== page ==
In light of the coronavirus pandemic affecting us here at home and around the world, it’s more important than ever to get prepared now if at all possible. Getting prepared under the specter of a looming tropical cyclone is stressful enough — now add social distancing protocols on top of that. (Yikes.)
My advice in this scenario: If at all possible, be strategic about it and add a few non-perishable supplies to one grocery run a week. This will let you get started on your disaster kit gradually, makes it easier to budget for, and (hopefully) will allow flexibility given current supply constraints for certain items (*cough*TP*cough).
Another tip that I absolutely love comes from my colleague Sarah Watson at S.C. Sea Grant: Have an Amazon wishlist of important and perhaps a little more perishable hurricane supplies ready to go. When a storm threatens, just order the wishlist and have it delivered. It will keep you out of crowds and allow you to both prepare for the storm while reducing your risk of exposure to coronavirus.
Getting information from reliable sources
The volume of storm information on social media is astonishing if not downright overwhelming. There are so many different ways to consume storm information now, and that is great. While some convey a calm, impacts-based message (as recommended by the Weather-Ready Nation Ambassadors), others — knowingly or otherwise — may share information that is not necessarily grounded in reality or, at worst, is designed for emotional manipulation for profit. (It’s out there.)
Make sure the sources you get weather information from are reliable and grounded in reality. These sources will prefer National Hurricane Center forecasts to speculation, only raise the alarm when it is warranted, and will carefully explain forecast reasoning as opposed to lots of hype-charged rhetoric. Be especially wary of weather sources that over-sell the need to like and share posts, or worse, pump you for money at every opportunity. (Yes, I have a Patreon, but I am very careful — to my detriment, probably — not to shove it in everyone’s face.)
How @chswx covers storms
In the spirit of full transparency, I think it’s important to discuss some of the editorial decisions I make here. I cover weather events a little differently than a lot of outlets because I have constraints — and freedoms — that other outlets do not. Here’s how I handle hurricanes:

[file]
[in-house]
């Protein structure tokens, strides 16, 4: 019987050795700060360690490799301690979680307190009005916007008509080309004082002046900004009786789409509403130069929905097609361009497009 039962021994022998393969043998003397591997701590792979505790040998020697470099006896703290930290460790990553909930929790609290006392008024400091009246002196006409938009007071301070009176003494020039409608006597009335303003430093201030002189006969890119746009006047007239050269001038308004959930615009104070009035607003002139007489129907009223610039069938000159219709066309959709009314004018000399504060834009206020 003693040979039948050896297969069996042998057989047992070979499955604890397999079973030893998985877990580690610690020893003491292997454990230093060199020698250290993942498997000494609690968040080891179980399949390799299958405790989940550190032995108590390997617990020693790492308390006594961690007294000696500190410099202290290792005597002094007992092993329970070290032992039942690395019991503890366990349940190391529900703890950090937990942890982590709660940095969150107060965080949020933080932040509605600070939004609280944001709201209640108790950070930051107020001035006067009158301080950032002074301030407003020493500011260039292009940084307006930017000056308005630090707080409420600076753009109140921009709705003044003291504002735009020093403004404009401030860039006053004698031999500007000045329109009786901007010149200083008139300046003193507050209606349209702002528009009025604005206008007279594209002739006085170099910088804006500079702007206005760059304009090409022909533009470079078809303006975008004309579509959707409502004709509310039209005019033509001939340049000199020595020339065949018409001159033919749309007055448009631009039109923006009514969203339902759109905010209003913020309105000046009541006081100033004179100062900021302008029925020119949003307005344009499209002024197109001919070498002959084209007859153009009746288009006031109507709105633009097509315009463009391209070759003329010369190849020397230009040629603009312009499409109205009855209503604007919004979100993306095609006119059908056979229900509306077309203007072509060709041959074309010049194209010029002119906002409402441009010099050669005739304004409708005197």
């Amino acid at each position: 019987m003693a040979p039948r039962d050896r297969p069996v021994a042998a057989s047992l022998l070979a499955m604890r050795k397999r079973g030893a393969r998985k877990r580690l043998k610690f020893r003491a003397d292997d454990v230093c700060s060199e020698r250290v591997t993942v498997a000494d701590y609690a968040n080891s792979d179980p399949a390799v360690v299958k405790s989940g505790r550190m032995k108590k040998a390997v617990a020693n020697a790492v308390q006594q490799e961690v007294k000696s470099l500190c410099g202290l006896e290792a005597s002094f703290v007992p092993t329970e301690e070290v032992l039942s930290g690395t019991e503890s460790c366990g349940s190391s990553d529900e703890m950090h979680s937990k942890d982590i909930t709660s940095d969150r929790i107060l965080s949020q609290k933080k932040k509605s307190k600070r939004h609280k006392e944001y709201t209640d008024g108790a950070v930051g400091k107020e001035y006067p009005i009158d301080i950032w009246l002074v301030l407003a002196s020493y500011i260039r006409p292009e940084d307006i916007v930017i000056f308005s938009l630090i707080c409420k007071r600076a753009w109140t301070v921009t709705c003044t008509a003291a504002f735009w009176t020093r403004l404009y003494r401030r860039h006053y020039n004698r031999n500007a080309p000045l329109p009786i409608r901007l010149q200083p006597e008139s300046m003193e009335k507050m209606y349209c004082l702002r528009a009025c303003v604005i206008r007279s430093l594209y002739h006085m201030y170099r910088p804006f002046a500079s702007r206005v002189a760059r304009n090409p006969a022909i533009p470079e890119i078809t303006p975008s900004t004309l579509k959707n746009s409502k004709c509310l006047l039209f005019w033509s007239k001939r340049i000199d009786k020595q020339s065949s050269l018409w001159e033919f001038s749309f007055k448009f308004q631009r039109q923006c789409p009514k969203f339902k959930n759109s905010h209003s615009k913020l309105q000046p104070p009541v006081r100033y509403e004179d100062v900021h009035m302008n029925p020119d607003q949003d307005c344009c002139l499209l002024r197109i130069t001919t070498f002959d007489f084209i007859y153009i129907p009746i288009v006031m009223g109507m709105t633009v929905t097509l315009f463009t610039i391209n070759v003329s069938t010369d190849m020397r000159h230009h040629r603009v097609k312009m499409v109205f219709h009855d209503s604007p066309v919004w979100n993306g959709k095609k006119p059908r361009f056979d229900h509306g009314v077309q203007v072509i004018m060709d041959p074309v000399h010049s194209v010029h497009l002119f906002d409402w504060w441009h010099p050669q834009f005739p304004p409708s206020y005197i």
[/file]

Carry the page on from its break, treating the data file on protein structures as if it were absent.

- Give storms the proportion they deserve. If it’s a random swirl in the Atlantic, I mention it once, acknowledge it exists, and then move on. It’s summer in Charleston — there’s always other weather to discuss. No need to clog your timeline with largely irrelevant storms. This way, if I’m talking about a storm on a regular basis, it’s a good signal to keep up with it.
- I share only official National Hurricane Center forecasts publicly. It does a disservice to muddy the waters with model data that may or may not pan out. Models are guidance, not gospel, and the Hurricane Center is really, really good at forecasting storm tracks. I’m going to let them do what they do best. Computers are getting better, but humans continue to reign supreme.
- I do my best to write with empathy and respect for my readers. My posts are not written with the express intent of inflaming storm anxiety. If they do, hold me accountable.
Reach out (seriously!)
If you are experiencing storm anxiety, my Twitter DMs are open, or send me a message. As a sufferer of storm anxiety myself — I actually really hate hurricane season — I’m happy to help you weather it.
Off to a busy start
The Atlantic hurricane season has gotten off to a busy start. For the second time in five years, we begin June 1 with the “A” and “B” named storms already off the list. The “C” storm, Cristobal, appears to be a possibility in the Gulf by the end of this week. NHC is monitoring an area of disturbed weather — the remnants of Tropical Storm Amanda in the pacific — that looks to re-emerge into the Bay of Campeche and will likely develop into a tropical cyclone. Said theoretical tropical cyclone may bring heavy rainfall to Texas and Louisiana’s Gulf Coasts early next week.
Otherwise, there are no current tropical threats to South Carolina. I’d like to keep it that way, but we all know Mother Nature often has other plans. Let’s get ready for more storms to come, and hope that Bertha was our one-and-done.